Got to thinking about Populous today; played the hell out of the game on my Amiga 500 when I was a kid.
This is a first crack at a terrain manipulation demo in that style. There's no game here yet, just a small map you can terraform and a little dude running around willy nilly on it and seeming rather distressed when he's in the water. I may try and build a little game out of it, though just sort of working out how to handle the isometric sprites in a basic way has been the rewarding bit I was aiming for.
A neat discovery in all this was that I could get all of the terrain drawn using 7 distinct sprite shapes, thanks to careful use of horizontal and vertical flipping and palette swaps (and if I wanted to trade a little more code I could get rid of one of those by compositing two others). Was a little bit of a note-taking headache to make that work, but really satisfying once I got it.
Right now the map is just fixed in size (I threw in a little camera movement to follow the cursor around), but an obvious next step tech-wise would be to dynamically scroll through a larger map only showing a chunk of it in the viewport.
Hat tip to YellowAfterlife for their slick isometric demo last week, which put me on to the idea of giving this a shot.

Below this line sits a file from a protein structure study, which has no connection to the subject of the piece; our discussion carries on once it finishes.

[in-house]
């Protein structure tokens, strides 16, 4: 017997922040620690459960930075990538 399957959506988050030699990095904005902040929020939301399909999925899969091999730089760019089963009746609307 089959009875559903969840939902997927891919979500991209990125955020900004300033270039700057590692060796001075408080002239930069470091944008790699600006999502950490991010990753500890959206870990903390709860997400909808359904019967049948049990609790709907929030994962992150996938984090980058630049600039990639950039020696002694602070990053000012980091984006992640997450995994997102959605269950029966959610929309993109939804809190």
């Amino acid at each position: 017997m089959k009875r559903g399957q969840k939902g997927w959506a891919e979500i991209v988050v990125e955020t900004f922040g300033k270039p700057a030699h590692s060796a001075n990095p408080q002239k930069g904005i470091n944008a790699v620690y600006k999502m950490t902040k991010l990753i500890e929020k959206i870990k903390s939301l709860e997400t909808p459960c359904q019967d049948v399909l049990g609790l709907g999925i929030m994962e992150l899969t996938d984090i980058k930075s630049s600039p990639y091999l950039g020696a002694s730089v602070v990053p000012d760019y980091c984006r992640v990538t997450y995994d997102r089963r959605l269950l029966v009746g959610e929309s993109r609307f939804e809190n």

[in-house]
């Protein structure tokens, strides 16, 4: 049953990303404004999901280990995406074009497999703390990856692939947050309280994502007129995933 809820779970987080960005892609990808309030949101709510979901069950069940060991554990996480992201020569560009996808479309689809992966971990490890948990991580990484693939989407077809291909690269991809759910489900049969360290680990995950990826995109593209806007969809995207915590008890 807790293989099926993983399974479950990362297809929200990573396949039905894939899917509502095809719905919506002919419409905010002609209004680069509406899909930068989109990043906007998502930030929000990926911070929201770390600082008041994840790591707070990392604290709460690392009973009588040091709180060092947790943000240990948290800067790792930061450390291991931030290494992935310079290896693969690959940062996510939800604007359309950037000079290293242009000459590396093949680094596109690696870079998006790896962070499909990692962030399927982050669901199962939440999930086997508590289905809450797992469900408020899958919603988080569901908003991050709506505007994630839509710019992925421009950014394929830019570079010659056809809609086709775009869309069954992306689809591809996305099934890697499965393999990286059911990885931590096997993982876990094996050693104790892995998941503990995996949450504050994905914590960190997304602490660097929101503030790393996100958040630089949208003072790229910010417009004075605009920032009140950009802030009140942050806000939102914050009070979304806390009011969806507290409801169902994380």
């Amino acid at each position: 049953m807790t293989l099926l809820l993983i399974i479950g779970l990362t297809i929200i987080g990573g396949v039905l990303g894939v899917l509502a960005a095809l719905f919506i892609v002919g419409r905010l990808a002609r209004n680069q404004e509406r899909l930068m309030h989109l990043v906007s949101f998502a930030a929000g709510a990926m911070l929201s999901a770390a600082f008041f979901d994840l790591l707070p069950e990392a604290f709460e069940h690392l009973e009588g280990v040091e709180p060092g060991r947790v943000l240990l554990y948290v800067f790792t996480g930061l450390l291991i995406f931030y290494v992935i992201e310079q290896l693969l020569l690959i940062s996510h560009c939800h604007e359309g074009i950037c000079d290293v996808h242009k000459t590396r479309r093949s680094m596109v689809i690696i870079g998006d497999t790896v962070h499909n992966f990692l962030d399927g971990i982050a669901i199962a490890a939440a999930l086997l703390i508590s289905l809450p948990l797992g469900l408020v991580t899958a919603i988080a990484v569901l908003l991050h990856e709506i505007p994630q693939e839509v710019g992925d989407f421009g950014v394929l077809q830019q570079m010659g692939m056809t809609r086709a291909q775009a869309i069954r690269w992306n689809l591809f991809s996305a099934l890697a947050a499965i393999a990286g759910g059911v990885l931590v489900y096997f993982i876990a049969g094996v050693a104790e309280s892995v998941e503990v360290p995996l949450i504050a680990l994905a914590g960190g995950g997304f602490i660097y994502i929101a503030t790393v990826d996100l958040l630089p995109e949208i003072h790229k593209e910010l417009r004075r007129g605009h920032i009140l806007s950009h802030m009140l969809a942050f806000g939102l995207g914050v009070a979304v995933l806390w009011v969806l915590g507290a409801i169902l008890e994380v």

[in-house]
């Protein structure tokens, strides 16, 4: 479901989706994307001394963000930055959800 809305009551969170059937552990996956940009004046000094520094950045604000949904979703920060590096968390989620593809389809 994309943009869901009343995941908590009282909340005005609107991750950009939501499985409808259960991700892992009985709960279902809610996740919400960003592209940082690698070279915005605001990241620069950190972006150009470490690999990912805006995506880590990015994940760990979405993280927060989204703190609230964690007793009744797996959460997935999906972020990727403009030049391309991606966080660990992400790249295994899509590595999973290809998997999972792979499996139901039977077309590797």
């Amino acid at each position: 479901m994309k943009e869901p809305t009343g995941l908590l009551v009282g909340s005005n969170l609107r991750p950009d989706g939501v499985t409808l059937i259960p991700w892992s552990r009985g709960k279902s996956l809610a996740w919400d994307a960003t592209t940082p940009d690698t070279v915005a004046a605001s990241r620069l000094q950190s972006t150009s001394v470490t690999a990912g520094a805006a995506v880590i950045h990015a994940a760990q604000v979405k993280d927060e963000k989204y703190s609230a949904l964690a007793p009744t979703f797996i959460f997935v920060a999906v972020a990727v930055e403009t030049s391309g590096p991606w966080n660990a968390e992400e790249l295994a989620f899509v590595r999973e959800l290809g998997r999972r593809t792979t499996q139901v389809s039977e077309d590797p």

Are the graphics ripped from the DOS port? Looks really nice.
No, just estimated roughly from screenshots. None of the existing versions would work directly even if I wanted to lift the art, since it needed to be scaled way down to fit a reasonable number of tiles on PICO 8's tiny screen. Each of my tile sprites fits in a 2*2 region of the sprite map, including a lot of wasted space due to the diagonal nature of a given tile -- a lot of wasted negative space there (though it could probably be reclaimed if necessary through some really aggressive sprite coloring hijinks and pal() and palt() calls to ignore non-target-tile content of a much more tightly packed sprite sheet).
My method was basically:
- Look at some screenshots.
- Try to estimate the major tile deformations the game used.
- Sketch those out.
- Come up with a relative coordinate system for classifying each allowable tile deformation.
- Figure out horizontal/vertical/rotational symmetry for different deformations that could use the same sprite, note those down.
- Build a lookup table for all of that.
The art itself turned out to be a pretty minor part of the process, and I'd like to look at going back for a second pass on it at some point to see if I can make it feel a little more organic and less straight up dithered, but with such small sprites there may not be a ton of room for expression there.
If anybody feels like having a whack at the art or at building something, you're totally welcome to dig in.
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